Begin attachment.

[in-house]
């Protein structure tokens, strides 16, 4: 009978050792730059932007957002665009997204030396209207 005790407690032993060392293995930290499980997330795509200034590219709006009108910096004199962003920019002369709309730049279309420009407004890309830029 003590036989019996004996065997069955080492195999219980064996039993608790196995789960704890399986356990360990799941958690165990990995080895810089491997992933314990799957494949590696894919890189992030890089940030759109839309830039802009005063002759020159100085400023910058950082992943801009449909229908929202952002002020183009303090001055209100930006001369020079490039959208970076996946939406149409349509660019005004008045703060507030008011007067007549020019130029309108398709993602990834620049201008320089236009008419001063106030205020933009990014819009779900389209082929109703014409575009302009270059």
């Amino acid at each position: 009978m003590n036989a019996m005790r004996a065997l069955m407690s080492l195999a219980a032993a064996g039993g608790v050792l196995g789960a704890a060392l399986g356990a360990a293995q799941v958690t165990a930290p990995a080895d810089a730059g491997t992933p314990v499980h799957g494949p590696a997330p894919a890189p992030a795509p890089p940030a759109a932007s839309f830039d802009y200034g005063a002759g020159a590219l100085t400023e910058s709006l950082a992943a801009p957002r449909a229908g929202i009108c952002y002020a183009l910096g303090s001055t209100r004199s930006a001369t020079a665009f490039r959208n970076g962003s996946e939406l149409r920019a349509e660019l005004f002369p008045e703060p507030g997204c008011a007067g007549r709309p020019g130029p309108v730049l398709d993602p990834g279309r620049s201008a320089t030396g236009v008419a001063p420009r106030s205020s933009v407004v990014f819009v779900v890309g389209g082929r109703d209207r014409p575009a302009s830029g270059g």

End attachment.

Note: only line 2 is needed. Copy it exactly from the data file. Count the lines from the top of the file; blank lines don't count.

């Protein structure tokens, strides 16, 4: 009978050792730059932007957002665009997204030396209207 005790407690032993060392293995930290499980997330795509200034590219709006009108910096004199962003920019002369709309730049279309420009407004890309830029 003590036989019996004996065997069955080492195999219980064996039993608790196995789960704890399986356990360990799941958690165990990995080895810089491997992933314990799957494949590696894919890189992030890089940030759109839309830039802009005063002759020159100085400023910058950082992943801009449909229908929202952002002020183009303090001055209100930006001369020079490039959208970076996946939406149409349509660019005004008045703060507030008011007067007549020019130029309108398709993602990834620049201008320089236009008419001063106030205020933009990014819009779900389209082929109703014409575009302009270059």